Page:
- US broadcasters are happy (London games would never be played in primetime Sunday, Monday or Thursday evening slots)
- A London team, with logistical issues, would be competitive and schedule integrity would not be affected
Stating that the London market is ready for a full-time franchise is a HUGE statement, as without it, the rest is moot. Again, if the question now is the brasstacks of how the games are scheduled, then it is hard to argue against the idea that we are “almost there”.
If the market was the most important, second is the stadium. An NFL standard facility is required, and Spurs are delivering it. The Spurs stadium will feature a retractable pitch as well as NFL-size locker rooms and media facilities.
Huge steps have been taken by Spurs in the past few months in terms of receiving key permissions and commencing full-scale construction.
The NFL is in regular contact with Spurs and feels fully engaged in the stadium construction process, an NFL UK source told this blog. The relationship was characterised as “excellent” and “ongoing”.
(And yes, if this had been “terrible” and “dead in the water”, I might have a story)
A couple of weeks after Goodell’s comments, ESPN ran a long primer discussing the remaining hurdles for London — for example whether an expansion or a relocation was more likely, the issues facing players, and logistical matters. It is worth a read.
The final comment from an unnamed team executive summed up the mood:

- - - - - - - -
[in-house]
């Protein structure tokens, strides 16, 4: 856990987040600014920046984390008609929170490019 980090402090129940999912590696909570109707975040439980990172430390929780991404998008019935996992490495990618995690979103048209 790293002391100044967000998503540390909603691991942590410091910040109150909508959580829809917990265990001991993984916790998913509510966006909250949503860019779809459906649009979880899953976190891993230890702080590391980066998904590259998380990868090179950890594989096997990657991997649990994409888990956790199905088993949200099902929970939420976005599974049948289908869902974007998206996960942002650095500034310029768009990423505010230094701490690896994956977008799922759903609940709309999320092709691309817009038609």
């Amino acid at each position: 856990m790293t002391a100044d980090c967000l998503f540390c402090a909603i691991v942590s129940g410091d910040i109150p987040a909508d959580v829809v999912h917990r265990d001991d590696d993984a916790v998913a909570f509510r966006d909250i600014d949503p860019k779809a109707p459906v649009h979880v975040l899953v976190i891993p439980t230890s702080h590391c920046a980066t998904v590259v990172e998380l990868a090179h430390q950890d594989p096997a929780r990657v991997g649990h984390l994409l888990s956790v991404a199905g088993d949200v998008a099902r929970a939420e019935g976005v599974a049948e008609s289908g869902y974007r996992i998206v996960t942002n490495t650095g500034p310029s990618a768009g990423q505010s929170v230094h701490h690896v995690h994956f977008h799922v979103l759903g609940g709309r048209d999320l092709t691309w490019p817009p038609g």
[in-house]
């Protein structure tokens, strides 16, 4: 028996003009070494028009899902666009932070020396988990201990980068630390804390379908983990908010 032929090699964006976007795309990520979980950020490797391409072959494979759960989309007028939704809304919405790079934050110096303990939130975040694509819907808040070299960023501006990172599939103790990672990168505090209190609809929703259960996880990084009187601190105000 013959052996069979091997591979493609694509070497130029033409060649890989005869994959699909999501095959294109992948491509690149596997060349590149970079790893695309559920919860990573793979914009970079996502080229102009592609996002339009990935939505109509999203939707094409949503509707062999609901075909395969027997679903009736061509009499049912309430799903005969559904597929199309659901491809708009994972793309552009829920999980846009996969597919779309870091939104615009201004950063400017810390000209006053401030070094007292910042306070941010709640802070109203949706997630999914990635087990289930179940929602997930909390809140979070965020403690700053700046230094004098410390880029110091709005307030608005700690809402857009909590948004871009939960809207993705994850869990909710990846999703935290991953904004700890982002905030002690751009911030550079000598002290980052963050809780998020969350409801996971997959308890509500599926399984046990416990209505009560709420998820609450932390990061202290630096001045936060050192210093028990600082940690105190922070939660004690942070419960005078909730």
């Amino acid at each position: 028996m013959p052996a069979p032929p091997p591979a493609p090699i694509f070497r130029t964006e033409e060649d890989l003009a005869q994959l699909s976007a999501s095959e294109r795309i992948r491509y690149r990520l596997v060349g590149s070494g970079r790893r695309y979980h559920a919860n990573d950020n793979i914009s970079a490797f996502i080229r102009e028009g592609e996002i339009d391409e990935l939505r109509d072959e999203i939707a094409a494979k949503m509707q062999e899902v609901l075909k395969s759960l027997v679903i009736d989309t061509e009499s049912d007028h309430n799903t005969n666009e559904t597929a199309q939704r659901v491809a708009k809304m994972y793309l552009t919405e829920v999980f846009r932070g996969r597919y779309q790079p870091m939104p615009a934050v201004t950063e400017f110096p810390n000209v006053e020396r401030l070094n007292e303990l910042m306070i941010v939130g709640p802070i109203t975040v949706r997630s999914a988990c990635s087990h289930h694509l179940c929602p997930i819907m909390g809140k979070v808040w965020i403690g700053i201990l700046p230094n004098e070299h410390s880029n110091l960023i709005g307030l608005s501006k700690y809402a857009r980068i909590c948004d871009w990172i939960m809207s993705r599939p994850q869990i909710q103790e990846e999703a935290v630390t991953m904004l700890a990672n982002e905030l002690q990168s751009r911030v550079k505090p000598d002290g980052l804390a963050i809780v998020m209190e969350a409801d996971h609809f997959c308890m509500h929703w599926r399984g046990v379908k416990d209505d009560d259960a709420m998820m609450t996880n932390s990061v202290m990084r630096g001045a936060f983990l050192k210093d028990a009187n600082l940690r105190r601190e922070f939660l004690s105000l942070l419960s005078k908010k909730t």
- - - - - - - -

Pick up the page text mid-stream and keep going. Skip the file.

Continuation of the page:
“It’s one of those things where I know all the problems,” said the team executive. “But one of the things you learn in this league is it doesn’t matter what the problems are, you better figure them out because if it’s going to happen, it’s going to happen, tough crap.”
The setting for Goodell’s comments was interesting, given the Jaguars are widely assumed to be the most likely franchise to move to London. Goodell tweaked the franchise, stating the growth of the market in northeast Florida was “below expectation.” Another contender is the Oakland Raiders, although a move for them to Las Vegas seems more likely.
The “magic date” (albeit never an official target) for an NFL franchise has always been 2022. In January, Mike Waller was quoted as saying by the BBC that plans were “on track” for a London team by this date. In my Q&A with Sky Sports NFL presenter Neil Reynolds, he said 2022 was “very realistic”.
Is the league on course for 2022? It would seem so. Judging by the comments from owners in recent months, London is at the forefront of their thoughts and discussions. I can’t recall an owner trashing the idea of a London franchise, or at least not in recent years. (Please point out these comments if they do exist, I’m interested to learn)
“Pushing the button” on an NFL franchise in London doesn’t mean it will materialise overnight. Instead, it will trigger the start of an ignition sequence preparing for launch to the next footballing frontier.
If the NFL put it to a vote and announced the establishment of a London franchise by the time of its next Annual Meeting in 2017, that would give the league five seasons to launch in time for 2022/23. Five years to build the hype, five years to find a team, five years to resolve any lingering logistical issues, five years to experiment with new timeslots in London that appeal to US broadcasters.
I’m biased on this because I’m a huge NFL fan and would love to see a team in London. The fact that it would most likely use New White Hart Lane as its home only adds to the appeal.
But I’m pretty sure that interest would grow rapidly across the Spurs fan base and beyond once a London team was announced and became “real”. To quote Buddy Garrity in Friday Night Lights, everybody loves football, they just don’t know it yet.
If the league hasn’t formally decided on bringing the NFL to London on a permanent basis, it is getting close to the point of no return regardless.